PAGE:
Does your child sometimes scream late at night? Is he unable to sleep alone in his room or with the lights off? Does he seek your company every night ? Fear of the dark is a very common phobia in young children. However, you mustn’t take it lightly, or your little one could live with this fear for the rest of his or her life. In this article, we’ll tell you all about it: when, how and why achluophobia occurs, and how to treat it to help your little one overcome it. Stay tuned for more!
Achluophobia: at what age?
To treat an ailment, you need to know what it is. You need to know what it is and when it started. Find out with us what defines achluophobia and when it can appear.
What is achluophobia?
Achluophobia is the fear of the dark. This fear generally affects growing children. In rare and sometimes isolated cases, adults may also suffer from it.
The fear is not caused by the dark itself. Rather, it comes from the inability to see, creating a feeling of helplessness in the subject. This in turn leads to stress, anxiety, nervousness and sometimes even despair. Depending on the degree of fear, manifestations differ. They can be extreme or attenuated.
The first signs of achluophobia in children
At birth, a child does not yet pay much attention to the environment around him. They are content to follow the habits their parents establish on a daily basis. He will see no difference between sleeping in complete darkness or under the subtle light of a nightlight.
It’s during this period of psychomotor development that our little ones begin to become aware of their surroundings. Fear of the dark generally appears during this phase of a child’s growth, between the ages of 2 and 5. Throughout this stage, your little one will need your support. Neglect on your part could lead to stagnation. Some people who have experienced severe trauma retain this fear throughout their lives.
How can you tell if your child is afraid of the dark?
Fear of the dark can manifest itself in two ways:
You need to be aware of these different types of symptoms to diagnose achluophobia in your child.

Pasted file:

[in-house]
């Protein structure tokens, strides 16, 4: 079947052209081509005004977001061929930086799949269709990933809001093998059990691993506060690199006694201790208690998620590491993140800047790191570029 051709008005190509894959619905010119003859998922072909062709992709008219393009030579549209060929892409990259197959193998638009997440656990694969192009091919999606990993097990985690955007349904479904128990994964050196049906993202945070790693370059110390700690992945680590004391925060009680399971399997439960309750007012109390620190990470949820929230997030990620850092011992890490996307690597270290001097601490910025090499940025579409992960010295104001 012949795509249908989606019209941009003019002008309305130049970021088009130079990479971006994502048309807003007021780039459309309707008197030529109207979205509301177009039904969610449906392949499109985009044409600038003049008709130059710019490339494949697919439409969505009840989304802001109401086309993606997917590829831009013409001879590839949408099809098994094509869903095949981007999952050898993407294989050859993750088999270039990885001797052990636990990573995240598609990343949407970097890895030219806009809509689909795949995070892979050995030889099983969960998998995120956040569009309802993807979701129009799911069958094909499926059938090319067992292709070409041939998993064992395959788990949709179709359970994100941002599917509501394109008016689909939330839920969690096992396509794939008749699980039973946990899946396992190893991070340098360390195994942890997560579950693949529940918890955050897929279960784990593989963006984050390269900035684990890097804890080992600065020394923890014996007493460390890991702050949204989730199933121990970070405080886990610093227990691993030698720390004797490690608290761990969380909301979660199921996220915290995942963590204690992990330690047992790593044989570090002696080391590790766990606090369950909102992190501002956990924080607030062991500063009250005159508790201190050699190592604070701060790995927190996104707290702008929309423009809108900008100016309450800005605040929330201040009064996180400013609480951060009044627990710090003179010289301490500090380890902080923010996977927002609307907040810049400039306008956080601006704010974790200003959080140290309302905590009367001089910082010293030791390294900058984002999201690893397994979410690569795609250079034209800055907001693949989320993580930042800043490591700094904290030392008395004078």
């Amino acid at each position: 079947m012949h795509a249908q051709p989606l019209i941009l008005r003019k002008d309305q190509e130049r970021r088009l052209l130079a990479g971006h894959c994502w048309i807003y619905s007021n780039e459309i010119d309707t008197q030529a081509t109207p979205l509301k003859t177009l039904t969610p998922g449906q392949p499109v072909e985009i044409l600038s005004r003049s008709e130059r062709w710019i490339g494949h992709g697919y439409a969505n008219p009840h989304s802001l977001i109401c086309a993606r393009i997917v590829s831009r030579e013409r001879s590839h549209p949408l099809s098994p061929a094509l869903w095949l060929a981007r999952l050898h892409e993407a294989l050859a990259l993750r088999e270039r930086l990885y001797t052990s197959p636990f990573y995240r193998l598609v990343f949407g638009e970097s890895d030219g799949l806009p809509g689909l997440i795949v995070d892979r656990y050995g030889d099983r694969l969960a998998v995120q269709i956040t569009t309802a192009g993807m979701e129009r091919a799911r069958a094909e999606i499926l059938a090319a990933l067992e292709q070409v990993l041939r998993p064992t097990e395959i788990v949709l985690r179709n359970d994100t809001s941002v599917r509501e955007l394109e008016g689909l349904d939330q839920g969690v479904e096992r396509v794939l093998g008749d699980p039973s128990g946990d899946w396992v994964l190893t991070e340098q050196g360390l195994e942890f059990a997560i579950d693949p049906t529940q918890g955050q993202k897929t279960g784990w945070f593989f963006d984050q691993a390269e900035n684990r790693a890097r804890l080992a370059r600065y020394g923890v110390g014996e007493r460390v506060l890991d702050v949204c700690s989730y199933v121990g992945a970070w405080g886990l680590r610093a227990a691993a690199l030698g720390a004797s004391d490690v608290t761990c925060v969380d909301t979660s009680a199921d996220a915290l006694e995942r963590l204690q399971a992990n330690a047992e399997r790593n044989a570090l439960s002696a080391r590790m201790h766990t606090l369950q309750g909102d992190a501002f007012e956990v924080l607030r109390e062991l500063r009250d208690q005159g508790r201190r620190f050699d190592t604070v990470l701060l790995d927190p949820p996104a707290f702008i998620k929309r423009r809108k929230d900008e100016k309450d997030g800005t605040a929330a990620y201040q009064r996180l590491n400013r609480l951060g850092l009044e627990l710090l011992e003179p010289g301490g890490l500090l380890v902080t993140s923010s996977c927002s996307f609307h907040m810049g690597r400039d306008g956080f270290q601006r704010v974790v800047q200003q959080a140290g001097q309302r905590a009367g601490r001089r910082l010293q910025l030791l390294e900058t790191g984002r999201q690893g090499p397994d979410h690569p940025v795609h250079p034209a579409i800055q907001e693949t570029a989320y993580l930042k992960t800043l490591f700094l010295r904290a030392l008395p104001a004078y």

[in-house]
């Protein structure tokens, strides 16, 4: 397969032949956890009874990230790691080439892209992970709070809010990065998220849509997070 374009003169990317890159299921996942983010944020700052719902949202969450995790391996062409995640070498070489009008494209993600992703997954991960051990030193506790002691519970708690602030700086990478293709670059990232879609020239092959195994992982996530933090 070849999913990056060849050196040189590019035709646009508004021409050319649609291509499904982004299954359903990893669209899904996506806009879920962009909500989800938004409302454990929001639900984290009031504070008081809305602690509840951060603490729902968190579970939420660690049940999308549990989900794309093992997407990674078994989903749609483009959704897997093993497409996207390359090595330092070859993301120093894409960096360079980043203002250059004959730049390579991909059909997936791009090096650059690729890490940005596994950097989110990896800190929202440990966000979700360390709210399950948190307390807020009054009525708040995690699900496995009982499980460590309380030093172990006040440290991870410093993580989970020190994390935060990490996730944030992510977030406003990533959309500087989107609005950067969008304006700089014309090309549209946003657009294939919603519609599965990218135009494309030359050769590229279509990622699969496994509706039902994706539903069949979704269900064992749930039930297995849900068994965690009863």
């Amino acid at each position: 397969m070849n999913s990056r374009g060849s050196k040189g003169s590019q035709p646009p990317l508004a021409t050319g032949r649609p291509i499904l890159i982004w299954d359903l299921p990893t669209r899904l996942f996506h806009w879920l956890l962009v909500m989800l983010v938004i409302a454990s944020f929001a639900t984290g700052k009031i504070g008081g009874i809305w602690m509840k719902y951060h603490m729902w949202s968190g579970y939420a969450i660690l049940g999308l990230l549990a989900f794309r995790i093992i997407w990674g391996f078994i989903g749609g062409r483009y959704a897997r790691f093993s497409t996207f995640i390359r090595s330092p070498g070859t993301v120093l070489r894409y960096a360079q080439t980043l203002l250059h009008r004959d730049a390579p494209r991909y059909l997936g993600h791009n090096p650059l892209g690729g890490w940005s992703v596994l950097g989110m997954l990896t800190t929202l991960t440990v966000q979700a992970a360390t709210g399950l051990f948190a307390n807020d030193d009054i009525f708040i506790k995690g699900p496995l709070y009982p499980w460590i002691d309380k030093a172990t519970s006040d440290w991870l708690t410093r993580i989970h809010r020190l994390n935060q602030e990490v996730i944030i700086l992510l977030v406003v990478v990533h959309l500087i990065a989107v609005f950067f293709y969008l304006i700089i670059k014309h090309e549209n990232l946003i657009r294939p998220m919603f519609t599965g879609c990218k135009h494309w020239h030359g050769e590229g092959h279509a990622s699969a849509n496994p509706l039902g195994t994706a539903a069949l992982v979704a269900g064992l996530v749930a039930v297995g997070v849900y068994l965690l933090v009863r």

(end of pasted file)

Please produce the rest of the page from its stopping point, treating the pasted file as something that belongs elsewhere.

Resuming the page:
The physical symptoms of achluophobia are sometimes misinterpreted. They are often mistaken for simple illnesses such as indigestion or the onset of a fever. A person afraid of thedark can suffer from stomach pains, which can be attributed to food poisoning. The child may also experience hot or cold flushes. Some may mistake this for signs of the flu or general fatigue. It’s always safer to ask your little one what’s really wrong before jumping to conclusions.
Other physical manifestations of achluophobia include..:
- Accelerated heart rate
- Trembling or tingling
- Breathing difficulties
To determine whether your child is indeed suffering from a fear of the dark, emotional and physical symptoms should not be considered separately. They are part of a whole. By interpreting your little one’s feelings, you’ll easily realize that he’s not simply ill.
Fear of thedark can lead to a number of different sensations:
- Nervousness: manifested by severe sleep disturbances and susceptibility to anything and everything.
- A state of acute stress: the child can sometimes lose control of his or her body, leading to fits of madness.
- Panic and anxiety: your little one turns pale, sweats and trembles.
- Helplessness: accompanied by a feeling of depression at being unable to react.
Why is my child afraid of the dark?
Achild ‘s fear of the dark stems from a number of factors:
- Traumatic experiences
- Everyday learning
- The influence of the environment
A traumatic experience
Your child ‘s fear of the dark may stem from a traumatic experience. For example, a person becomes claustrophobic after being locked up for several hours or days in a confined room. The same applies to achluophobia. Your little one may have been alone in the dark for a long time. Or he may have witnessed a violent scene in the dark.
Education is the basis of everything. By repeating certain phrases on a daily basis,children register everything in their brains. If you often tell him that staying in the dark is dangerous, that he could fall, step on something or hear strange noises, these words will become deeply ingrained.
It’s also a good idea not to watch scary or horror films in the presence of your little one. Scary scenes involving ghosts or killers usually take place in the dark.
The influence of those around you
Fear of the dark can also be transmitted from one person to another. Children are still easily influenced. If you, as a parent, can’t stand the dark, your little one may pick up the habit too. To prevent this from rubbing off on your child, you need to hide your emotions as best you can. By revealing your fear, you unknowingly create a traumatic feeling in your little one.
How do you reassure a child who’s afraid of the dark?
If you don’t act quickly, your child‘s fear of the dark can linger for a very long time. Learn how to reassure your child by:
- Creating a ritual before bedtime
- Staying by his side
- Talking about his fears
Creating a pre-sleep ritual